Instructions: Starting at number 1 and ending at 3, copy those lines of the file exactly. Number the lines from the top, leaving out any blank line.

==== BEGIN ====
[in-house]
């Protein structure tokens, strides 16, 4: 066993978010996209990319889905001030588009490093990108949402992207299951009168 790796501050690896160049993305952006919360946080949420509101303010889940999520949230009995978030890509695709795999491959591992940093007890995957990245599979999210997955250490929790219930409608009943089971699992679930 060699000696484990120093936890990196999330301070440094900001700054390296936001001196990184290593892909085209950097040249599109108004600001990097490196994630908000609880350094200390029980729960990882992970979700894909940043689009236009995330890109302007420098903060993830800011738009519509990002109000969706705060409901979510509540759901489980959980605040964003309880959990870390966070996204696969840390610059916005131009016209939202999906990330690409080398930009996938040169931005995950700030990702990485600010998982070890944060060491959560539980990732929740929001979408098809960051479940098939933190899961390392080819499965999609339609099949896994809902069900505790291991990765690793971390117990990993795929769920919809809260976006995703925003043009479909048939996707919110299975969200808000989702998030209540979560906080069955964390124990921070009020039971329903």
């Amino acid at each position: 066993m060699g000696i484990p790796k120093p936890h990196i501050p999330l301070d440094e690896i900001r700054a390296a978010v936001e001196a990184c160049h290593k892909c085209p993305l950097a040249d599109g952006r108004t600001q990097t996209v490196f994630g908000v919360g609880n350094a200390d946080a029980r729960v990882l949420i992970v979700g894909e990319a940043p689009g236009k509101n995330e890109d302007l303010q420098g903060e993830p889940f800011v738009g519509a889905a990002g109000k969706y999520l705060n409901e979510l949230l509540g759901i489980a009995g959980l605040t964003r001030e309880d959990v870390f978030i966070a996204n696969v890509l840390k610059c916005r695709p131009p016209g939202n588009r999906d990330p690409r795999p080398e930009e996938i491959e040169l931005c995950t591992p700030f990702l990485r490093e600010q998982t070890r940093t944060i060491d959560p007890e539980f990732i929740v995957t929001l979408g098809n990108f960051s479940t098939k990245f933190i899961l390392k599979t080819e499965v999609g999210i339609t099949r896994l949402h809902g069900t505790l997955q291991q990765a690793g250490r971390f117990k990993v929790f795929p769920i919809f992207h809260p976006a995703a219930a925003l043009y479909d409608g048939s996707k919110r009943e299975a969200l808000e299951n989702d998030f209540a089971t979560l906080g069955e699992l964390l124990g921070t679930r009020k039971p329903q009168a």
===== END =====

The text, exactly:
[in-house]
């Protein structure tokens, strides 16, 4: 066993978010996209990319889905001030588009490093990108949402992207299951009168 790796501050690896160049993305952006919360946080949420509101303010889940999520949230009995978030890509695709795999491959591992940093007890995957990245599979999210997955250490929790219930409608009943089971699992679930 060699000696484990120093936890990196999330301070440094900001700054390296936001001196990184290593892909085209950097040249599109108004600001990097490196994630908000609880350094200390029980729960990882992970979700894909940043689009236009995330890109302007420098903060993830800011738009519509990002109000969706705060409901979510509540759901489980959980605040964003309880959990870390966070996204696969840390610059916005131009016209939202999906990330690409080398930009996938040169931005995950700030990702990485600010998982070890944060060491959560539980990732929740929001979408098809960051479940098939933190899961390392080819499965999609339609099949896994809902069900505790291991990765690793971390117990990993795929769920919809809260976006995703925003043009479909048939996707919110299975969200808000989702998030209540979560906080069955964390124990921070009020039971329903």
């Amino acid at each position: 066993m060699g000696i484990p790796k120093p936890h990196i501050p999330l301070d440094e690896i900001r700054a390296a978010v936001e001196a990184c160049h290593k892909c085209p993305l950097a040249d599109g952006r108004t600001q990097t996209v490196f994630g908000v919360g609880n350094a200390d946080a029980r729960v990882l949420i992970v979700g894909e990319a940043p689009g236009k509101n995330e890109d302007l303010q420098g903060e993830p889940f800011v738009g519509a889905a990002g109000k969706y999520l705060n409901e979510l949230l509540g759901i489980a009995g959980l605040t964003r001030e309880d959990v870390f978030i966070a996204n696969v890509l840390k610059c916005r695709p131009p016209g939202n588009r999906d990330p690409r795999p080398e930009e996938i491959e040169l931005c995950t591992p700030f990702l990485r490093e600010q998982t070890r940093t944060i060491d959560p007890e539980f990732i929740v995957t929001l979408g098809n990108f960051s479940t098939k990245f933190i899961l390392k599979t080819e499965v999609g999210i339609t099949r896994l949402h809902g069900t505790l997955q291991q990765a690793g250490r971390f117990k990993v929790f795929p769920i919809f992207h809260p976006a995703a219930a925003l043009y479909d409608g048939s996707k919110r009943e299975a969200l808000e299951n989702d998030f209540a089971t979560l906080g069955e699992l964390l124990g921070t679930r009020k039971p329903q009168a």